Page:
True Spirituality

December 17, 2007

by Francis Schaeffer

This is the third of four posts in a series titled Two Contents, Two Realities.  These posts are slightly edited excerpts of a paper delivered by Dr. Francis Schaeffer  as part of the 1974 International Congress on World Evangelization in Lausanne, Switzerland.

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The first reality is spiritual reality.

Let us emphasize again as we have before: we believe with all our hearts that Christian truth can be presented in propositions, and that anybody who diminishes the concept of the propositionalness of the Word of God is playing into twentieth-century, non-Christian hands. But, and it is a great and strong but, the end of Christianity is not the repetition of mere propositions.

Without the proper propositions you cannot have that which should follow. But after having the correct propositions, the end of the matter is to love God with all our hearts and souls and minds. The end of the matter, after we know about God in the revelation He has given in verbalized, propositional terms in the Scripture, is to be in relationship to Him. A dead, ugly orthodoxy with no real spiritual reality must be rejected as sub-Christian.

Back in 1951 and 1952, I went through a very deep time in my own life. I had been a pastor for ten years and a missionary for another five, and I was connected with a group who stood very strongly for the truth of the Scriptures. But as I watched, it became clear to me that I saw very little spiritual reality. I had to ask why. I looked at myself as well and realized that my own spiritual reality was not as great as it had been immediately after my conversion. We were in Switzerland at that time, and I said to my wife, “I must really think this through.”

I took about two months, and I walked in the mountains whenever it was clear. And when it was rainy, I walked back and forth in the hayloft over our chalet. I thought and wrestled and prayed, and I went all the way back to my agnosticism. I asked myself whether I had been right to stop being an agnostic and to become a Christian. I told my wife, if it didn’t turn out right I was going to be honest and go back to America and put it all aside and do some other work.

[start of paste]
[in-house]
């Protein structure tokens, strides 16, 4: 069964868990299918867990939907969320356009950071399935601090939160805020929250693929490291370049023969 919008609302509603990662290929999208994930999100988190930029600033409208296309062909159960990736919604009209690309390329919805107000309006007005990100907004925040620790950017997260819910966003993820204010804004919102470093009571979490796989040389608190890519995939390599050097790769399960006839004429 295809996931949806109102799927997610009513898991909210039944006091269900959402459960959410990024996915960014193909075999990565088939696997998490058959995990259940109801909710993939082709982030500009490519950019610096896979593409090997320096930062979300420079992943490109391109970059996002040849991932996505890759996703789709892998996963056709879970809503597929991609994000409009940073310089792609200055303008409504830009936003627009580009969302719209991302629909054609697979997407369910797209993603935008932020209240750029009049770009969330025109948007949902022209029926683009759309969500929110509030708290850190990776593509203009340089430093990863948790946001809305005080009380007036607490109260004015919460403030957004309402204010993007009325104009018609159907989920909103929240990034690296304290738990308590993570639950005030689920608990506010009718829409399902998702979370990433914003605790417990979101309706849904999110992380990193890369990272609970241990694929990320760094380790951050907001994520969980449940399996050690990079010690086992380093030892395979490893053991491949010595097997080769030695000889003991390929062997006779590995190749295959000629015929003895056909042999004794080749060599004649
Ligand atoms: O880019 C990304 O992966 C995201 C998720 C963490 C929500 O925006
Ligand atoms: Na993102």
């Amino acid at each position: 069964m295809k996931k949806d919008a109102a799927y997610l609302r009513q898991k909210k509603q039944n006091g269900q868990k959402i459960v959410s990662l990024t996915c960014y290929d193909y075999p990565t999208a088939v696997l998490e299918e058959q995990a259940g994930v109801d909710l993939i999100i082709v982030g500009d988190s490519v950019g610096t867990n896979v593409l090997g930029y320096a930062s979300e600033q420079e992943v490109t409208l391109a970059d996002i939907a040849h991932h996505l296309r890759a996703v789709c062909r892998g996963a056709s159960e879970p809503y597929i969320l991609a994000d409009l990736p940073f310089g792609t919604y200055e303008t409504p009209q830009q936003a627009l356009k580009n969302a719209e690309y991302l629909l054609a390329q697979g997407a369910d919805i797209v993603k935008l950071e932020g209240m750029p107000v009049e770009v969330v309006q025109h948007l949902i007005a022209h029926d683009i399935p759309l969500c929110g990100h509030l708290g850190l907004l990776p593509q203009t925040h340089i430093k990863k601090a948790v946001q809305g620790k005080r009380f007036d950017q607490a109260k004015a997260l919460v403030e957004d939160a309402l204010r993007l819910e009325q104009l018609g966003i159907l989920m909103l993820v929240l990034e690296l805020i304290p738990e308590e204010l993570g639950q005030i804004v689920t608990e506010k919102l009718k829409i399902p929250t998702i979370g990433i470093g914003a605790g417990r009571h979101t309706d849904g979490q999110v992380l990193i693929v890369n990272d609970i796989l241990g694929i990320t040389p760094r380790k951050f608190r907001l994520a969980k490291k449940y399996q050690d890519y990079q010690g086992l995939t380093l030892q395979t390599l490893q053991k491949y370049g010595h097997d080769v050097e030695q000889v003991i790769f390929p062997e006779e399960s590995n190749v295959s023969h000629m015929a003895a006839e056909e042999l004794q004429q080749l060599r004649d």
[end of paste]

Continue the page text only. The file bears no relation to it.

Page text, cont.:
I came to realize that indeed I had been right in becoming a Christian. But then I went on further and wrestled deeper and asked, “But then where is the spiritual reality, Lord, among most of that which calls itself orthodoxy?” And gradually I found something. I found something that I had not been taught, a simple thing but profound. I discovered the meaning of the work of Christ, the meaning of the blood of Christ, moment by moment in our lives after we are Christians–the moment-by-moment work of the whole Trinity in our lives because as Christians we are indwelt by the Holy Spirit. That is true spirituality.

I went out to Dakota, and I spoke at a Bible conference. The Lord used it, and there was a real moving of God in that place. I preached it back in Switzerland. And gradually it became the book True Spirituality. And I want to tell you with all my heart that I think we could have had all the intellectual answers in the world at L’Abri, but if it had not been for those battles in which God gave me some knowledge of some spiritual reality in those days, not just theoretically but, poor as it was, knowledge of a relationship with God moment by moment on the basis of the blood of Jesus Christ, I don’t believe there ever would have been a L’Abri.

Do we minimize the intellectual? I have just pled for the intellectual. I have pled for the propositional. I have pled against doctrinal compromises, specifically at the point of the Word of God being less than propositional truth all the way back to the first verse of Genesis. But at the same time there must be spiritual reality.

Will it be perfect? No, I do not believe the Bible ever holds out to us that anybody is perfect in this life. But it can be real, and it must be shown in some poor way. I say poor because I am sure when we get to Heaven and look back, we will all see how poor it has been. And yet there must be some reality. There must be something real of the work of Christ in the moment-by-moment life, something real of the forgiveness of specific sin brought under the blood of Christ, something real in Christ’s bearing His fruit through me through the indwelling of the Holy Spirit. These things must be there. There is nothing more ugly in all the world, nothing which more turns people aside, than a dead orthodoxy.

This, then, is the first reality, real spiritual reality.

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